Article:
|Photo of the Vintage Paperback edition of The Names, by author Don DeLillo. DeLillo's early books were republished after the smash success of Underworld.|
The Names (1982)
by Don DeLillo
Don DeLillo is another over-represented author from the first edition of the 1001 Books list: six books, three of which were dropped in 2008, including The Names, his seventh novel. Any time you make a list that extends backwards in time, the list makers will over-represent the importance of recent events vs. older events. It's a bias which favors the present over the past. Essentially 30% of the 1001 Books list is novels written between 1980 and 2006, a twenty six years period in a date range between 1700 and 2006. So 8% of the timeline occupies a third of the number of titles in the 1001 Books list. For most of that more recent time period, critics and authors were actively debating whether the novel, as an art form, was "dead."
Criticisms of the 1001 Books 2006 list aside, I do enjoy Don DeLillo. I read Underworld in hard cover, and I made some feints towards his back catalog- I remember an unread copy of Mao II haunting my apartment during law school. The DeLillo of The Names is recognizable as the same DeLillo of Underworld, a man obsessed with the intersection of the 20th century white people relationship novel and the newer concerns of authors like Bellow and Pynchon, authority and control, and the way that influences those same relationships.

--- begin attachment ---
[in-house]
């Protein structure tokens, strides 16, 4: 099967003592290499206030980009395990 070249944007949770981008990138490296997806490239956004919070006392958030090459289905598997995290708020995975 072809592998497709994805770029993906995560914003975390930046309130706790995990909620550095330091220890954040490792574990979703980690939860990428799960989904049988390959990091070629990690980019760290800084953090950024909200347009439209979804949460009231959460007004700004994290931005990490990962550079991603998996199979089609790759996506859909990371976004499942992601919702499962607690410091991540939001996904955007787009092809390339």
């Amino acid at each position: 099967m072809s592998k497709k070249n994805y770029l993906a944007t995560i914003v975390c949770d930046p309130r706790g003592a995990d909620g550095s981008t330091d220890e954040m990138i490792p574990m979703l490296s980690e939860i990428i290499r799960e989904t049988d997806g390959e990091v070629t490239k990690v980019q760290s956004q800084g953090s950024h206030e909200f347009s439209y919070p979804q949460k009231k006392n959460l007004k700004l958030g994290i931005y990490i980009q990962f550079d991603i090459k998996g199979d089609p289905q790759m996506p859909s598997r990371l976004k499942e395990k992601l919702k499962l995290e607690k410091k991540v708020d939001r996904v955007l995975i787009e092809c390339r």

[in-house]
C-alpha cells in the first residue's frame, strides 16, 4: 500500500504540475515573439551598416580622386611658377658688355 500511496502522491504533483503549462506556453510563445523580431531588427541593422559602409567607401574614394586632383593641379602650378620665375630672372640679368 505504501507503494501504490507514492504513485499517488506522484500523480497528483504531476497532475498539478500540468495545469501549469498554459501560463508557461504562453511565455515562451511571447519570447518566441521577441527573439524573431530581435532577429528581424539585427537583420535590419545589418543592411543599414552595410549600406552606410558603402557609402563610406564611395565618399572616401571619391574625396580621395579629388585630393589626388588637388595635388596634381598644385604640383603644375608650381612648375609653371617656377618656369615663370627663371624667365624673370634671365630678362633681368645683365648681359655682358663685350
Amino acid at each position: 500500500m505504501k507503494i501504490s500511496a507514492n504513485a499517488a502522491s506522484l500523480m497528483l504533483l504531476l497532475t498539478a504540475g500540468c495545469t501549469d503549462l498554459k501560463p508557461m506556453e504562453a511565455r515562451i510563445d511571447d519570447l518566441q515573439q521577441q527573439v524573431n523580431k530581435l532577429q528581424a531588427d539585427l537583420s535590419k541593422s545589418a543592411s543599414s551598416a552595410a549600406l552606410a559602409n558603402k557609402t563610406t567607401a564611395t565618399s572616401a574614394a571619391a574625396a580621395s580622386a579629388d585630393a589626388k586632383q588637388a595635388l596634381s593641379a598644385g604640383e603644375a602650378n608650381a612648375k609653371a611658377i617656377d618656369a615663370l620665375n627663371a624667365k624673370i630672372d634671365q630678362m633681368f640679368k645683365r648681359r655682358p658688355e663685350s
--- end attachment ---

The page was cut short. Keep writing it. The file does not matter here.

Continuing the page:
In The Names, the setting is Athens at the turn of the decade from the 1970's and 1980's. Jim is a freelance writer who works for corporations, writing annual reports and promotional materials. His soon-be-divorced wife, Kathryn, is nearby on a Cycladic isle, volunteering her time with a moribund archaeological dig while she minds their 9 year old son, a precocious fellow whose main occupation in The Names is the writing of a "non-fiction novel."
Jim take a new job with a shadowy outfit that specializes in "risk management" on behalf of nameless "large corporations" in the Near East. Jim's job is to liaise with the local operatives, and obtain his own confidential information from his friends in the Athenic expatriate community. The quotes used above hint that all is not what it seems with his new gig, but he spends little of the book on that topic, instead becoming obsessed with what may be a series of "alphabet inspired" cult murders taking place near various sites in the Near East. Like many contemporary novels that dwell in a Pychonian air of mystery, the ending is never as significant as the writing would seem to demand. Ultimately, the conspiracies and unseen machinations of the late 20th century novel function as a visible mirror to the unresolved tensions of the characters.